The company said Essner, who has been CEO of the drugmaker since May 2001 and helped shepherd Wyeth through its "fen-phen" diet drug controversy, will remain chairman and CEO through 2007 and then continue as chairman for a transition period.
Separately, Wyeth said its board approved an increase in its previously authorized share repurchase program to up to $5 billion. That includes about $1.2 billion in stock buybacks already completed this year, Wyeth said.
Poussot, an American citizen who was born in France, has been considered a top candidate for succeeding Essner since being promoted in April 2006 to President and Vice Chairman of the company.
The tall, courtly Poussot has played an increasingly visible role in discussions with industry analysts and journalists, showing an equally firm grasp of financial detail and scientific understanding about Wyeth's wide range of medicines.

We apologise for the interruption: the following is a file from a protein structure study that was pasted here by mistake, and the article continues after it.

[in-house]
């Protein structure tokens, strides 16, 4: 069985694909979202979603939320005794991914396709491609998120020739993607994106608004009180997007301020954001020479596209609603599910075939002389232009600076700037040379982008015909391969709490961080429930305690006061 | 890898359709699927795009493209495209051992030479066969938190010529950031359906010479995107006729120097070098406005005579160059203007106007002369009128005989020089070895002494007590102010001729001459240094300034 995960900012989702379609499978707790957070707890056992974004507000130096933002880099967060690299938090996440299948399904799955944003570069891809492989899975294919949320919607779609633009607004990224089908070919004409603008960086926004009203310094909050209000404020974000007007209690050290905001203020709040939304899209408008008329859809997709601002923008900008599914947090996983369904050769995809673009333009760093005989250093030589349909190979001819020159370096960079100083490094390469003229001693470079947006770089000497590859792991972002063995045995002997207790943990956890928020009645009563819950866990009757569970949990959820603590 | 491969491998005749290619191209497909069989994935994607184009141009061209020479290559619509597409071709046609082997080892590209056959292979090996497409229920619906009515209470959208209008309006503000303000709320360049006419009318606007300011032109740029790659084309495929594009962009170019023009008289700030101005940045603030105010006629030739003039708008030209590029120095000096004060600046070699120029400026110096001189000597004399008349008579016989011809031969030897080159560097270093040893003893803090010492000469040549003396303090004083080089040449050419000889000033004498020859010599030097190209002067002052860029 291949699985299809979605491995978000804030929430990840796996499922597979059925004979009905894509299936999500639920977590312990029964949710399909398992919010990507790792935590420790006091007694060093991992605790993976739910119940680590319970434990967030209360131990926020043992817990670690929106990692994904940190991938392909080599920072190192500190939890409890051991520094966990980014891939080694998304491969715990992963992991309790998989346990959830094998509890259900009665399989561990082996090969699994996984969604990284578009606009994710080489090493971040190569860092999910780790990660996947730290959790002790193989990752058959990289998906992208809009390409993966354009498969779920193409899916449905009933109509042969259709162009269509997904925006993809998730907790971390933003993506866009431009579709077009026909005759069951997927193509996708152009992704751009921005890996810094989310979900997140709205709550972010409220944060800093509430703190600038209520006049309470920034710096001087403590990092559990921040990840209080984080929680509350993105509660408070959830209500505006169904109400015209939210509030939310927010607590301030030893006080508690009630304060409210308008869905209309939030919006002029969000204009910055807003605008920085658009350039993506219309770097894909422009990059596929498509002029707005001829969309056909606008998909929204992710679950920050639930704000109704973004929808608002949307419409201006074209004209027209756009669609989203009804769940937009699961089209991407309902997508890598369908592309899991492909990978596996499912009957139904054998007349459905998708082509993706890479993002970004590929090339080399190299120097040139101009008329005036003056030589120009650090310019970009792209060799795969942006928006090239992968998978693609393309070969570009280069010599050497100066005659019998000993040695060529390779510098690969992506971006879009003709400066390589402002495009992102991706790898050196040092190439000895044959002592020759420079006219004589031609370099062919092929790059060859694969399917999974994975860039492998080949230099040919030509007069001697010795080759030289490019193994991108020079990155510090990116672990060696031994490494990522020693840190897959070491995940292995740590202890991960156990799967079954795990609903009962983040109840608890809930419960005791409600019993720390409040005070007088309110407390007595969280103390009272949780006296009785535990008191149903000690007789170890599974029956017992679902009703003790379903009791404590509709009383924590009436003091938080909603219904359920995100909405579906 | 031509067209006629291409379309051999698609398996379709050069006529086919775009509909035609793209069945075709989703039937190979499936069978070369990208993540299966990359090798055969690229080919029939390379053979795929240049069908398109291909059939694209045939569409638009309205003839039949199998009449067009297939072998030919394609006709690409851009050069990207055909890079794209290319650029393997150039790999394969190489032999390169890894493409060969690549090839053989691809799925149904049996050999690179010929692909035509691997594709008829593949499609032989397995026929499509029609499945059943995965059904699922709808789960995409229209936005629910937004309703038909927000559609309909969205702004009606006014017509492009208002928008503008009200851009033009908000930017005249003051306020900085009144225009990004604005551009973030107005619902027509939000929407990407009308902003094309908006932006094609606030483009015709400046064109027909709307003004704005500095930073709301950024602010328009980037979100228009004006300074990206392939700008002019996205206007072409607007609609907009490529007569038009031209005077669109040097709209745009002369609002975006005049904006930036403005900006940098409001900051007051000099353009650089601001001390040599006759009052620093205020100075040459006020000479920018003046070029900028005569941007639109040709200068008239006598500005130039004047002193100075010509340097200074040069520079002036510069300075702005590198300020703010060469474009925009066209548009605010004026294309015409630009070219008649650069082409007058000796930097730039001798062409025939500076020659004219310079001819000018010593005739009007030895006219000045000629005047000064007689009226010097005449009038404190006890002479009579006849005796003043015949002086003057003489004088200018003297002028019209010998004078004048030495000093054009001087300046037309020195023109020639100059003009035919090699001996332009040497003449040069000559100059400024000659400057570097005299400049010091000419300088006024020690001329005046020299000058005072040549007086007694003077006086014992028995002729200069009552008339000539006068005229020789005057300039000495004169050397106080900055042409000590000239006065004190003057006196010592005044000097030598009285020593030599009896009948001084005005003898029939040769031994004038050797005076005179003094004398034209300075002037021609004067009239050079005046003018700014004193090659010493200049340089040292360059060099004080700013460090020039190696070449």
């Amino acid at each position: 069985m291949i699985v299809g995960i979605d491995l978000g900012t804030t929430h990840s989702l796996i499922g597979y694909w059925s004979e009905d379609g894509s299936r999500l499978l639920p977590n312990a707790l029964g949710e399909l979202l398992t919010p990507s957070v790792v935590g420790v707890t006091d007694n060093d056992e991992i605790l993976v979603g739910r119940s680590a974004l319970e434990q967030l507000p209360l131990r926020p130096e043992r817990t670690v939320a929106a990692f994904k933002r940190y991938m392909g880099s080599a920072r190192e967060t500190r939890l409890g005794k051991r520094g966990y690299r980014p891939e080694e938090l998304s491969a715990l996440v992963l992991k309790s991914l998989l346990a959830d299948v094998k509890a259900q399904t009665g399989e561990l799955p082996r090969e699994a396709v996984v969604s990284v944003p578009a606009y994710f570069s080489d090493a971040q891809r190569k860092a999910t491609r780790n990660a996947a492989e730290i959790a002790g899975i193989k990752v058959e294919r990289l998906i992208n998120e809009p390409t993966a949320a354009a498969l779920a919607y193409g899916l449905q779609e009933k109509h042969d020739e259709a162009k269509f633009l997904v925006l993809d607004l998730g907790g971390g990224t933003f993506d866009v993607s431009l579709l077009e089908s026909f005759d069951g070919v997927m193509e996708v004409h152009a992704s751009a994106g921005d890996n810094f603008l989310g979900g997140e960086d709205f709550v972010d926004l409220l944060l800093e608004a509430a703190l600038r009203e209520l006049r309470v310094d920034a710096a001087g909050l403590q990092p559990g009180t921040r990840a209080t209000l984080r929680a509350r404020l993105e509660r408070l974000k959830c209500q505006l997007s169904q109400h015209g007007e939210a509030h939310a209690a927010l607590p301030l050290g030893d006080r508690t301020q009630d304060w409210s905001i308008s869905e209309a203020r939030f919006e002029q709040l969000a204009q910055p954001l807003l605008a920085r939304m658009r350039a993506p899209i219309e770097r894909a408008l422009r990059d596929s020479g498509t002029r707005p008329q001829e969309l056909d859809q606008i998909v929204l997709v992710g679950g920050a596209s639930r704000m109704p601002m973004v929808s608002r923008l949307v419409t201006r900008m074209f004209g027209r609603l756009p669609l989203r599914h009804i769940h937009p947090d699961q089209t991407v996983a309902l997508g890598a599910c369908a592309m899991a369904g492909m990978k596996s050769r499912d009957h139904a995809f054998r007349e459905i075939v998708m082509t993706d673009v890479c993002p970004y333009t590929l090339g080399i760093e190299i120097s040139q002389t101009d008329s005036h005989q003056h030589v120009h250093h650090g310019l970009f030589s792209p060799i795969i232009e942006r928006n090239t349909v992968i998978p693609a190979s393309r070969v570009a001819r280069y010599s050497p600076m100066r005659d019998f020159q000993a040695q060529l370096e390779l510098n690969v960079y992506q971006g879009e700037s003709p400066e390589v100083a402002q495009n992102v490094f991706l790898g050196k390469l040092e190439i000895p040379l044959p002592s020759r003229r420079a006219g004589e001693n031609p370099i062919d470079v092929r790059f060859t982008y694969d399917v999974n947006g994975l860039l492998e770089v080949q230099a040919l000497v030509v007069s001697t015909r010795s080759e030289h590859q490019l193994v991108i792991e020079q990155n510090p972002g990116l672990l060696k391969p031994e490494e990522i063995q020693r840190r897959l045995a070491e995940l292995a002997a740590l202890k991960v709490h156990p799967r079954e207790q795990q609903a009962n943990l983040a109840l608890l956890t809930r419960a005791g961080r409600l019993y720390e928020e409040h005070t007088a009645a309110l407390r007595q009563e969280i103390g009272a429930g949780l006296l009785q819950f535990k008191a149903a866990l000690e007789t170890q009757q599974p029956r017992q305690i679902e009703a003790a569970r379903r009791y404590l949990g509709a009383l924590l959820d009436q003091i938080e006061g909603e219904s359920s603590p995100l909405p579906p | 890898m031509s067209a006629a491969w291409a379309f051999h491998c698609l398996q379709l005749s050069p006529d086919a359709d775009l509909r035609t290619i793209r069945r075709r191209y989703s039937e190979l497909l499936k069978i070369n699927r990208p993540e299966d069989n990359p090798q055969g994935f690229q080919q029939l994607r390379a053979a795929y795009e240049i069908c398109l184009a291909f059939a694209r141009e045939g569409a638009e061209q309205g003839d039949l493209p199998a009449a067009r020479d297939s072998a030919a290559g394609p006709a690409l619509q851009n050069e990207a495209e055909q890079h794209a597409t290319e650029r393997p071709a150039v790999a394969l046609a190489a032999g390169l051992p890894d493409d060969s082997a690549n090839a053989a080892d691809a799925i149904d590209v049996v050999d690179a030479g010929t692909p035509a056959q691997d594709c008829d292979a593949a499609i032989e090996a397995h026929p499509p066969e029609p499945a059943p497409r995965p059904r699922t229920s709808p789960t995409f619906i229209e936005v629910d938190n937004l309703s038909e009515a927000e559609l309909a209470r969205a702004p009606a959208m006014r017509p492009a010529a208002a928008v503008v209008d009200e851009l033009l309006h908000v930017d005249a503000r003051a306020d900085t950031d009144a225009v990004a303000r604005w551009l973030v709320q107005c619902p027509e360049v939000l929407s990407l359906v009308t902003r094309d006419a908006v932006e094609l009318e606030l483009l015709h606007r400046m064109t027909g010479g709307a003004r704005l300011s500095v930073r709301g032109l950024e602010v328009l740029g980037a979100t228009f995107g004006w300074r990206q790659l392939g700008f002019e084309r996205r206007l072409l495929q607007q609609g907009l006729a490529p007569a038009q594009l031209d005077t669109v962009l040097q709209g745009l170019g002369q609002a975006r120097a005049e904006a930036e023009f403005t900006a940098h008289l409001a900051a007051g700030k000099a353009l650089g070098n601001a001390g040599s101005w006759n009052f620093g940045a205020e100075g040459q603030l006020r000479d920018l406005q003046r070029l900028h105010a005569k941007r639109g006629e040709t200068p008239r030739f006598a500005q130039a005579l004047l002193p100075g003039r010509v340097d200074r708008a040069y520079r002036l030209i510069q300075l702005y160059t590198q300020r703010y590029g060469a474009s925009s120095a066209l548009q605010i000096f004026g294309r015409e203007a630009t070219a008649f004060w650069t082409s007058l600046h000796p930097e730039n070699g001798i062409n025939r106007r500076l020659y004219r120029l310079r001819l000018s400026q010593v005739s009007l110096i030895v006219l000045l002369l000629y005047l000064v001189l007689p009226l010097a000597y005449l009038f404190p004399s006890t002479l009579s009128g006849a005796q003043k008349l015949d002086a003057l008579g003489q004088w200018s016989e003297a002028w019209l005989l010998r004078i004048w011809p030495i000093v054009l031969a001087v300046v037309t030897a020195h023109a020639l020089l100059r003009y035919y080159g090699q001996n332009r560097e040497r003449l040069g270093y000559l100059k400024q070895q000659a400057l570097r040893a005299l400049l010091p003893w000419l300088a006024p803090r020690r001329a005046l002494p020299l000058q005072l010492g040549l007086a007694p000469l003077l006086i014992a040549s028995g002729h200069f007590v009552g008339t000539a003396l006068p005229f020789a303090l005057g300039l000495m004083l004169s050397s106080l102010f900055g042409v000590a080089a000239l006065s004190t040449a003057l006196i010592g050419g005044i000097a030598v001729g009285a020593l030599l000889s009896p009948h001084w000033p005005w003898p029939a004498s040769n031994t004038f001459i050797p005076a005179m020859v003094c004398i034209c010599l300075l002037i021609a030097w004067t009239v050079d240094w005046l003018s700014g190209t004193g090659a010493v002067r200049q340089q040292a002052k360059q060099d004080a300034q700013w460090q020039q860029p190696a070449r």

He will face a number of challenges, including development of new drugs needed to offset expected plunging sales of Wyeth's blockbuster depression drug, Effexor, when it faces generic competition by 2010.
Moreover, the company is bracing for possible launch of generic forms of its widely used Protonix ulcer drug and has suffered a number of setbacks for its experimental medicines, including rejection by U.S. regulators last month of depression treatment bifeprunox.
Poussot, 55, began with Wyeth -- previously known as American Home Products -- in 1986 and rose through the ranks to become president of its global pharmaceuticals business in 1997. He was promoted again in 2002 to executive vice president of the company, taking charge of its far-flung research and development operations.